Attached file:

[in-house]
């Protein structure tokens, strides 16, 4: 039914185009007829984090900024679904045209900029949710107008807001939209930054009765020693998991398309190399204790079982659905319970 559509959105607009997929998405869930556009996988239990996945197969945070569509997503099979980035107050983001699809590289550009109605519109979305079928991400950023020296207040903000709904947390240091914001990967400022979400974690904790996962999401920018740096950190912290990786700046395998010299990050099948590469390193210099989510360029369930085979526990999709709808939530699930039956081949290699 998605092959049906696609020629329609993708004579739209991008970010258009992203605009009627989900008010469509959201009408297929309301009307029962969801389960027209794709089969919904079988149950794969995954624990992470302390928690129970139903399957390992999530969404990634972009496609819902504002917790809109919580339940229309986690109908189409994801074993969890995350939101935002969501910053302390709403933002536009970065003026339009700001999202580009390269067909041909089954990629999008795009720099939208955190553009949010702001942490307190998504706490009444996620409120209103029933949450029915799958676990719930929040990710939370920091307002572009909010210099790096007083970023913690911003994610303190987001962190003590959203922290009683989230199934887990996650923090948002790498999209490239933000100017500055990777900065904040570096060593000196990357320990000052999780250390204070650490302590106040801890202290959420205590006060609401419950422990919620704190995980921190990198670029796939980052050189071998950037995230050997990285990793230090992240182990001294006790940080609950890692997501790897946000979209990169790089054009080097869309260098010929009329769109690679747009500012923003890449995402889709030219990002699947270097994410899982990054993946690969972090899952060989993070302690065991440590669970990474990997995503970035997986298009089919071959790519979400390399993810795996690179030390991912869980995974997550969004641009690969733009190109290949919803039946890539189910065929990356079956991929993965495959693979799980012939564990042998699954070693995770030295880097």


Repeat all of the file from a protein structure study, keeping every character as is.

[in-house]
């Protein structure tokens, strides 16, 4: 039914185009007829984090900024679904045209900029949710107008807001939209930054009765020693998991398309190399204790079982659905319970 559509959105607009997929998405869930556009996988239990996945197969945070569509997503099979980035107050983001699809590289550009109605519109979305079928991400950023020296207040903000709904947390240091914001990967400022979400974690904790996962999401920018740096950190912290990786700046395998010299990050099948590469390193210099989510360029369930085979526990999709709808939530699930039956081949290699 998605092959049906696609020629329609993708004579739209991008970010258009992203605009009627989900008010469509959201009408297929309301009307029962969801389960027209794709089969919904079988149950794969995954624990992470302390928690129970139903399957390992999530969404990634972009496609819902504002917790809109919580339940229309986690109908189409994801074993969890995350939101935002969501910053302390709403933002536009970065003026339009700001999202580009390269067909041909089954990629999008795009720099939208955190553009949010702001942490307190998504706490009444996620409120209103029933949450029915799958676990719930929040990710939370920091307002572009909010210099790096007083970023913690911003994610303190987001962190003590959203922290009683989230199934887990996650923090948002790498999209490239933000100017500055990777900065904040570096060593000196990357320990000052999780250390204070650490302590106040801890202290959420205590006060609401419950422990919620704190995980921190990198670029796939980052050189071998950037995230050997990285990793230090992240182990001294006790940080609950890692997501790897946000979209990169790089054009080097869309260098010929009329769109690679747009500012923003890449995402889709030219990002699947270097994410899982990054993946690969972090899952060989993070302690065991440590669970990474990997995503970035997986298009089919071959790519979400390399993810795996690179030390991912869980995974997550969004641009690969733009190109290949919803039946890539189910065929990356079956991929993965495959693979799980012939564990042998699954070693995770030295880097």